Competitive Equilibrium in Markets for Votes

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When confronted with the choice between two alternatives, groups, committees, and legislatures typically rely on majority rule. They do so for good reasons: as shown by May (1952), in binary choices, majority rule is the unique fair, decisive and monotonic rule. In addition, majority rule creates incentives for sincere voting: in environments with private values, it does so regardless of the information that voters have about others’ preferences. A long tradition in political theory analyzes conditions under which majority voting yields optimal public decisions or has other desirable properties.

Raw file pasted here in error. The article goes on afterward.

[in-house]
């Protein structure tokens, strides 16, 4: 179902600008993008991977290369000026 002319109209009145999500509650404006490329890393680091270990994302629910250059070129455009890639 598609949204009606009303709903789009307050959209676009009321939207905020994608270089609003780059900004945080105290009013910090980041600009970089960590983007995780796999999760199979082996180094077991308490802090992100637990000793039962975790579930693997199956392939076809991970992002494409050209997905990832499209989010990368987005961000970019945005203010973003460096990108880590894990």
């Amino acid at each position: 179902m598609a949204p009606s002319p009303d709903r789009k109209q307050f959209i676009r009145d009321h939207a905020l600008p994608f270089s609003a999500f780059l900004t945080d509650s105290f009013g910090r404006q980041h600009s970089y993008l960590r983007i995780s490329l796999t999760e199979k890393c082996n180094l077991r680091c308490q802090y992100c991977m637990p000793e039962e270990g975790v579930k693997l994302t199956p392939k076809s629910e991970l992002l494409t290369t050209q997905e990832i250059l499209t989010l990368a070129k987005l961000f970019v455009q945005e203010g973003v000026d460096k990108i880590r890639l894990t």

An obvious weakness of majority rule is its failure to reflect intensity of preferences: an almost indifferent majority will always prevail over an intense minority. However, if votes can be freely traded as if they were commodities, then preference intensities could be reflected in the final vote. A natural intuition comes from the general theory of competitive equilibrium. Just as markets allocate goods in a way that reflects preferences, vote markets may allow voters who care more about the decision to buy more votes (and hence more influence), compensating other voters with money transfers (see, e.g., Buchanan and Tullock, 1962, Coleman, 1966, Haefele, 1971, Mueller, 1973, and Philipson and Snyder, 1996). On the other hand, a critique against vote markets arises from the externalities that bilateral vote trading imposes on third parties. Brams and Riker (1973), for instance, present examples in which exchanges of votes across issues are profitable to the pair of traders involved, and yet the committee obtains a Pareto inferior outcome. McKelvey and Ordeshook (1980) test the hypothesis in experimental data and conclude that the examples are not just theoretical curiosities, but can actually be observed in the laboratory. Unfortunately, there is no theoretical work that clearly identifies when we should expect such vote trading inefficiencies to arise in general, and when instead more positive results might emerge.2 To date there is no adequate model of decentralized trade in vote markets and so general questions about equilibrium allocations when voters can exchange votes with each other remain unanswered. Download free Competitive Equilibrium in Markets for Votes.pdf here

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